Ironically, the company has been able to increase its vehicle range recently, after surviving a decade-long economic meltdown.

This comes as the complete-knock-down-vehicle-assembler is also facing an uncertain future due to the central bank’s failure to prioritise its electronic payments to Japanese and Chinese kits suppliers.

Mid last year, the Reserve Bank of Zimbabwe, in consultation with captains of industry and commerce, came up with a foreign exchange priority list to guide the apex bank in the disbursement of foreign payments.

The list was meant to promote efficient utilisation of foreign exchange and to re-orient import demand towards productive uses and guide banks in the distribution of foreign currency towards competing demands.

The priority list was broken down into four sections namely Priority One (High), Priority Two (Medium), Priority Three (Low), and Priority Four ( No Priority).

Quest operations manager Carl Fernandez told the Eastern News that their situation was now dire, as they were even failing to pay for kits they have long received, in spite of having the money in their bank account.

“We have been facing serious problems with paying for kits for more than a year. We can’t seem to get our allocation even though we are in Category One,” Fernandez said.

Despite engaging senior government officials and key decision-makers to get around this challenge, including the vice presidents, ministers, parliamentarians and parastatals bosses, he said nothing had changed.

The car assembler is currently producing Chinese vehicle models like Chery Tiggo, Foton and JMC and has recently added Japan’s Mitsubishi with franchise deals for Toyota and Suzuki having already been sealed.

Fernandez said the challenges facing the motor industry have resulted in the country spending over $5,3 billion on car imports since 2009.

He said their efforts to strengthen local industries to raise local inputs supply to 40 percent, as it plans a regional excursion for export markets, was also dead in the water.

The assembly plant is situated in the heart of the Eastern Highlands.

It has been running since 1960 and has to date assembled over 100 000 vehicles of 170 different models.

These have been of a wide variety from passenger vehicles to trucks and tractors.

This has made the plant into a very versatile operation and technology has been continually updated to deal with every new model assembled there.

 

 

Illegal water connections rampant

UNCOUTH council employees are making a killing by facilitating illegal water connections in the leafy suburb of Green Side Extension, charging as much as $4 000 per household.

Investigations by the Eastern News revealed this week that while council acquired pipes to connect water to residents in the affluent suburb; bureaucratic slot has delayed getting the precious resource to residents.

This has presented the corrupt city employees with an opportunity to cash-in by illegally connecting the residents to municipal water.

Council has been the ultimate loser because it has not been billing the residents on the assumption that they are yet to get supplies.

So far, 20-plus houses are illegally connected.

The rot only came to light, according to council sources, when town clerk Joshua Maligwa went to meet residents of the new suburb, who were complaining about poor service delivery.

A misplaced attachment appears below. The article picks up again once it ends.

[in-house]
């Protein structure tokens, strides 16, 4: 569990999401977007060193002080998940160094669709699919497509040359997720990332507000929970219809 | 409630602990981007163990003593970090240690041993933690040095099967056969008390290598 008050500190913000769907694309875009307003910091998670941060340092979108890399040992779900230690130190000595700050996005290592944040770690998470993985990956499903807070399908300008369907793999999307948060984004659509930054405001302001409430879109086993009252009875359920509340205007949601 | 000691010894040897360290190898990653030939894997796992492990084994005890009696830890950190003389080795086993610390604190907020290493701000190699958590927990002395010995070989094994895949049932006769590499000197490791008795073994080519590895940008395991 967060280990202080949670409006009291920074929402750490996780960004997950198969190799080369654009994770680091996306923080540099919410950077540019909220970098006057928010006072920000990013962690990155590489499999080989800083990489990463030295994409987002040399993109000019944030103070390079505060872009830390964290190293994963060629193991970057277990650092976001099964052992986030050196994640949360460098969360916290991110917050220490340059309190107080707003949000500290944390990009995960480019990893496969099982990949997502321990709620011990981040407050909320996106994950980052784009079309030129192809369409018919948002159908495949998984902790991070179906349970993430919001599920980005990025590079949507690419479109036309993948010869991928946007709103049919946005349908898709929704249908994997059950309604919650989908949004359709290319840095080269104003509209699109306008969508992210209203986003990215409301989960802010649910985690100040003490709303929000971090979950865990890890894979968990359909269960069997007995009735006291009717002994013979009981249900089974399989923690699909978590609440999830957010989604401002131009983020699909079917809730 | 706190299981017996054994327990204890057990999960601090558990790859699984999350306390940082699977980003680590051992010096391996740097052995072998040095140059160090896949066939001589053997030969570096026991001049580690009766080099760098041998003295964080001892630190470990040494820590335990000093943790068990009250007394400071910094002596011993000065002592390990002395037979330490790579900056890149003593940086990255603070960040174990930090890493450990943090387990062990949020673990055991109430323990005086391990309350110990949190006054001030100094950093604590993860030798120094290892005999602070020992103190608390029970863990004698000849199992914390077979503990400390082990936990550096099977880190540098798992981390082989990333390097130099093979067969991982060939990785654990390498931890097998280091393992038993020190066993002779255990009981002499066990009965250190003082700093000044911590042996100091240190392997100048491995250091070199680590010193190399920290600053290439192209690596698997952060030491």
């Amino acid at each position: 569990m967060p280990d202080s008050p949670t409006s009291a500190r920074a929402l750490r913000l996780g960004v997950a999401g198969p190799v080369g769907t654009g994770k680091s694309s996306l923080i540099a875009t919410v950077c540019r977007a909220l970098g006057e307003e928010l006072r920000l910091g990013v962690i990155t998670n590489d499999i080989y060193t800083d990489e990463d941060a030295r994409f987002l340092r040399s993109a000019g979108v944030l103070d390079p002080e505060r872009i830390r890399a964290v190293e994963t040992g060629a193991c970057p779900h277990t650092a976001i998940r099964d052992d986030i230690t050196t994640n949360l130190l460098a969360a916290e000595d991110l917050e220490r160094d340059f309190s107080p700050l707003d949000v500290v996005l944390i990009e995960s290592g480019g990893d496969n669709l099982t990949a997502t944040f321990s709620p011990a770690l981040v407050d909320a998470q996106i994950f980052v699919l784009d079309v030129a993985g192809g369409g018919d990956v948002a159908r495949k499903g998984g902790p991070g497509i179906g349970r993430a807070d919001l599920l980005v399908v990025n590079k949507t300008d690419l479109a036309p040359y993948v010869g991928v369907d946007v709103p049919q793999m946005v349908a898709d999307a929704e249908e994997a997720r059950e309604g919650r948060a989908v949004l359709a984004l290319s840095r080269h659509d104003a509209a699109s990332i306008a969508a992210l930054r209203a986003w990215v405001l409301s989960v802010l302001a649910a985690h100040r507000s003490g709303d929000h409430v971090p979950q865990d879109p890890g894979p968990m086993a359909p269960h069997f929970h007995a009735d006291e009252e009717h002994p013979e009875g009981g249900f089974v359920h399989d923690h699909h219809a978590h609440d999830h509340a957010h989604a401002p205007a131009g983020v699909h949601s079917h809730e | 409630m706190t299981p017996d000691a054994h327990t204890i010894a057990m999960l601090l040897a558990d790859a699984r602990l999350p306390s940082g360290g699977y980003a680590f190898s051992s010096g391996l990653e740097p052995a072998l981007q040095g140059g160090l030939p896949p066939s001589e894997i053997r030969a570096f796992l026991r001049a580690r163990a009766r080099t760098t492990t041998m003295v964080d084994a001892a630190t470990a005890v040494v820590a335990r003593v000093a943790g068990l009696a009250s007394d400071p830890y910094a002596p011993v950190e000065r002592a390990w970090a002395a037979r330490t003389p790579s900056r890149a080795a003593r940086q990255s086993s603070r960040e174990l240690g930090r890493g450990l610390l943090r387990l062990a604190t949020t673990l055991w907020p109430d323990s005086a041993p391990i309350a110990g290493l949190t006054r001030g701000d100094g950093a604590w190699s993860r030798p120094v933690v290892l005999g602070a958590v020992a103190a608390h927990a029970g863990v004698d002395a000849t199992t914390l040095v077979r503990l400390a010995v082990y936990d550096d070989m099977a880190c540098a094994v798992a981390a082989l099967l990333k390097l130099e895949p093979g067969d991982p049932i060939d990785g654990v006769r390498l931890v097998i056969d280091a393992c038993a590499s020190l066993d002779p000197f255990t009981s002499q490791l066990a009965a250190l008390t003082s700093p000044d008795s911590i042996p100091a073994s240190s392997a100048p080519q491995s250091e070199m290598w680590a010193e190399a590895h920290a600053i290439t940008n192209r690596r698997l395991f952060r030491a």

“The irony of it is that the residents who benefited from the corrupt dealings unwittingly exposed the issue to the town clerk as they complained about service delivery. When they realised that they had let the cat out of the bag, they then tried to plead with the town clerk not to pursue the issue after he queried how they were connected to water unofficially,” the source said.

Maligwa, could neither deny nor confirm the latest scandal.

“I can only confirm that we are investigating that issue...,” he said.

Last week, Eastern News reported that council was suffering major financial losses due to corrupt employees who are operating private companies through fronts that would siphon money from the municipality through inflated invoices.

Maligwa, who assumed duty as town clerk this year, is under pressure to clean the mess.

Council employees had become lazy due to poor supervision with others failing to meet their deadlines.

It has since dawned on the new town clerk that council supervisors were focussing on their personal projects during working hours instead of supervising their subordinates.

Maligwa said this was no longer the case.

He said: “Deadlines were not part of the vocabulary when I got here and I now demand to have a time-frame for any work that is being carried out”.

 

 

 

Mental patients enjoying sex in hospital

ZIMBABWEANS are currently immersed in huge debate over whether prisoners should have access to their partners in order to quench their sexual appetites.

But how many ever thought about the sexual desires of institutionalised mental health patients?

Rukariro Rehabilitation Centre has taken a revolutionary approach to human rights by not prohibiting mental health patients from engaging in sexual relationships amongst themselves.

The centre’s matron, Everjoice Musasa, told the Eastern News that their only concern was to avoid unwanted pregnancies.

“Aren’t they humans with feelings like everyone else? I just make sure that all my girls are on a contraceptive method at all times,” she said.

In spite of how romantically involved they may be, patients cannot have it as if they are in a solemnised union.

They are therefore prohibited from cohabiting in the mental asylum.

While steps are taken to prevent unwanted pregnancies, mistakes have happened before, and a baby was even born.

“I heard news of the pregnancy when I was attending a workshop and I was shocked. The girl was actually HIV positive and I feared that her partner could have contracted the infection in the process,” Musasa said, adding that the girl was infected by the virus when she was raped before checking into the institution.

She is on antiretroviral therapy and is the only such patient at the institution.

“...we managed her pregnancy and enrolled her into a mother-to-child HIV transmission prevention programme and the she delivered a healthy baby girl,” the matron said.

It appears that while the subject appears to be taboo, particularly among the mentally ill, Musasa is convinced that this is a right that every human being must enjoy.

She, however, was wary of men who often prey on mental health patients and in some instances impregnate them.

“Patients who are not in institutions are particularly vulnerable to abuse by men. All these children you see here are a result of such abusive relationships,” Musasa said.

Although Rukariro is listed among the country’s psychiatric centres, it hardly receives any government support.

It is currently in a deplorable state.

Musasa, assisted by nurse aide Elizabeth Gopo and her husband, has manned the institution for over 12 years.